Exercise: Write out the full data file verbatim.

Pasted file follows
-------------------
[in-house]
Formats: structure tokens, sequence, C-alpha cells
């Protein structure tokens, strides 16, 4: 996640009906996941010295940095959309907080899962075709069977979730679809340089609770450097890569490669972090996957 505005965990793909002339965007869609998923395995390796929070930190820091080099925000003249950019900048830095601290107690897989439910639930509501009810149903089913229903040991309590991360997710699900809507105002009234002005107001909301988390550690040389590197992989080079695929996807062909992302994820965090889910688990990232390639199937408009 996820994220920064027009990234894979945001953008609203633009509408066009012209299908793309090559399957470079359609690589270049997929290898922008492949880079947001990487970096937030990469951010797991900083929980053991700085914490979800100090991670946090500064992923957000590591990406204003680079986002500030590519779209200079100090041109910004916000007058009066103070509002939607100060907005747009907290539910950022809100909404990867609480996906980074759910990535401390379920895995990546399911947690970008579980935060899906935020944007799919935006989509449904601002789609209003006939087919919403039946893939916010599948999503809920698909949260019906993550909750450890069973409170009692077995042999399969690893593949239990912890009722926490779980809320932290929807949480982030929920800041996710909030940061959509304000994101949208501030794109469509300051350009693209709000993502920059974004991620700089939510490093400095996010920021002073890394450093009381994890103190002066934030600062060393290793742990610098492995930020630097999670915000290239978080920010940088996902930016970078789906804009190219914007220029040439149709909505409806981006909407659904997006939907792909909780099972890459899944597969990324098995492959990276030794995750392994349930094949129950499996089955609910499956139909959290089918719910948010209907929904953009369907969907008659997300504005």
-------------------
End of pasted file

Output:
[in-house]
Formats: structure tokens, sequence, C-alpha cells
């Protein structure tokens, strides 16, 4: 996640009906996941010295940095959309907080899962075709069977979730679809340089609770450097890569490669972090996957 505005965990793909002339965007869609998923395995390796929070930190820091080099925000003249950019900048830095601290107690897989439910639930509501009810149903089913229903040991309590991360997710699900809507105002009234002005107001909301988390550690040389590197992989080079695929996807062909992302994820965090889910688990990232390639199937408009 996820994220920064027009990234894979945001953008609203633009509408066009012209299908793309090559399957470079359609690589270049997929290898922008492949880079947001990487970096937030990469951010797991900083929980053991700085914490979800100090991670946090500064992923957000590591990406204003680079986002500030590519779209200079100090041109910004916000007058009066103070509002939607100060907005747009907290539910950022809100909404990867609480996906980074759910990535401390379920895995990546399911947690970008579980935060899906935020944007799919935006989509449904601002789609209003006939087919919403039946893939916010599948999503809920698909949260019906993550909750450890069973409170009692077995042999399969690893593949239990912890009722926490779980809320932290929807949480982030929920800041996710909030940061959509304000994101949208501030794109469509300051350009693209709000993502920059974004991620700089939510490093400095996010920021002073890394450093009381994890103190002066934030600062060393290793742990610098492995930020630097999670915000290239978080920010940088996902930016970078789906804009190219914007220029040439149709909505409806981006909407659904997006939907792909909780099972890459899944597969990324098995492959990276030794995750392994349930094949129950499996089955609910499956139909959290089918719910948010209907929904953009369907969907008659997300504005």